However, positioned as a romantic thriller, the thrill is never really felt.  And the romance falls short of getting crystallized. There is a definite lack of drama. Towards the end a handful of questions crop up in the audience’s mind, like what was the outcome of Rani’s investigative pursuit, why did the ‘planned’ blast take place at the gang’s den etc.

Characterization-wise, Abhi is likable, but doesn’t leave a mark beyond a point. Rani’s part was not consciously developed despite enough space, Ganga is well-defined, but becomes monochromatic after a point. Only Ananda babu as a landlord fills up the space as a supporting role, though his other side is not dealt with much.

Casting is well-done. Shayan tries his best, and he looks good and believable, but the lack of evolution of his character holds him back. Also he can’t still completely get out of the NBB (non-resident Bengali) accent, so one wished someone competent dubbed for him. Arpita is good in limited scope and looks good with Shayan. Dhritiman shines and one heaves a sigh feeling how underutilized this gem of an actor is in Bangla cinema as well as on the national scene. He can match or even better the finest in Hindi cinema any day. Dibyendu is perfectly cast and he has done a commendable job. Rudraneel, Anindya Banerjee and Biplab Chatterjee excelled in the smaller roles.  Arindam Sil is credible as the corrupt executive producer, but he must avoid getting typecast in roles that doesn’t demand anything other than a certain behavioural pattern and body language one is so familiar of with his recent screen characters. Arijit Dutta is credible as a new-age film director with strong western influences. Tanushree Shankar looks the part (Ananda babu’s  school teacher sister living in the same house) but had little to do.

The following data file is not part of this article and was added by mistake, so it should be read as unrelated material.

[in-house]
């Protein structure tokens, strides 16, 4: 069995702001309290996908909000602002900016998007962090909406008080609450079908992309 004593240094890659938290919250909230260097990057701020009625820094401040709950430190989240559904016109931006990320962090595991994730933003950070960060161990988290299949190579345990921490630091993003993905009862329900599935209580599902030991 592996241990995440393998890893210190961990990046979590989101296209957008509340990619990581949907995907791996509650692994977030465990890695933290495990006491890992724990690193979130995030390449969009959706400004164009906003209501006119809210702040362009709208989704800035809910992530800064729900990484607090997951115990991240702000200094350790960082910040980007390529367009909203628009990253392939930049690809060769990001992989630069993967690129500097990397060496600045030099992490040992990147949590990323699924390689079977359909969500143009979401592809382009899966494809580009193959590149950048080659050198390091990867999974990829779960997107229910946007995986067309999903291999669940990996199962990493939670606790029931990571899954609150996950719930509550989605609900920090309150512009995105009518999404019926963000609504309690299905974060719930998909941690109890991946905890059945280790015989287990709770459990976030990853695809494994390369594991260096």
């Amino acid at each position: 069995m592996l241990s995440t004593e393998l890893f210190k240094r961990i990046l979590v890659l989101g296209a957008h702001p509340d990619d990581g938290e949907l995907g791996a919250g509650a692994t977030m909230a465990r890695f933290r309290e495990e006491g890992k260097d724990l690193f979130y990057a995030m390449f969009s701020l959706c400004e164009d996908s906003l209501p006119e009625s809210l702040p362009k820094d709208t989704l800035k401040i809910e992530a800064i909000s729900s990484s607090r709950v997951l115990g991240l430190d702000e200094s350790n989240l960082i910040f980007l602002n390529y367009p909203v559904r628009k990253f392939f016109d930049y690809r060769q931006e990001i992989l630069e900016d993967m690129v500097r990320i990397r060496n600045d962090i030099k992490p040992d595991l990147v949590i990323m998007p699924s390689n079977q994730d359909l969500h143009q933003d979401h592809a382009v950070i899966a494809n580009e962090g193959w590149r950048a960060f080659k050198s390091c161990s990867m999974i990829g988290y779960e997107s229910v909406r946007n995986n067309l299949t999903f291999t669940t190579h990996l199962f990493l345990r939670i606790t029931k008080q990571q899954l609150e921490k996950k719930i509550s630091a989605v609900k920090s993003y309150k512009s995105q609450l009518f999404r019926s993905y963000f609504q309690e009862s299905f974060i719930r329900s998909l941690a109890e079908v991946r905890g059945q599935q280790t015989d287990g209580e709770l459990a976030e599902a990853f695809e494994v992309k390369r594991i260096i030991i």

The world of film industry is credibly presented, with a one-scene appearance of the current heartthrob Dev that adds to the story in its small way. But the underworld element looks underdone. Being a focal point of the storyline it should have taken the story forward with the much-needed thriller element, but it suffers stagnancy after a point.  In fact the song Phansa de comes as an item number to energise the plot at a point when the lack of pace was being sharply felt.

In-film branding is an emerging trend these days, and it financially supports the producer for whom budget is a constraint for making this kind of cinema. This film also has two of these instances, but one wishes they were a little subtly composed. Today audience is more informed than ever and they can make out such things. Even Antaheen had it overdone with a mobile service brand.

Overall, Ekti Tarar Khoje has redeeming features and had everything going for him in terms of cast & crew, but it is let down by the storyline and script that had a strong premise to build on. Aniruddha is a director who is deeply in touch with his audience, and it includes a lot of personal interactions at the theatres routinely after his film releases. Hence that he will realise the problem areas and get things right with his next shouldn’t be an ill-placed hope.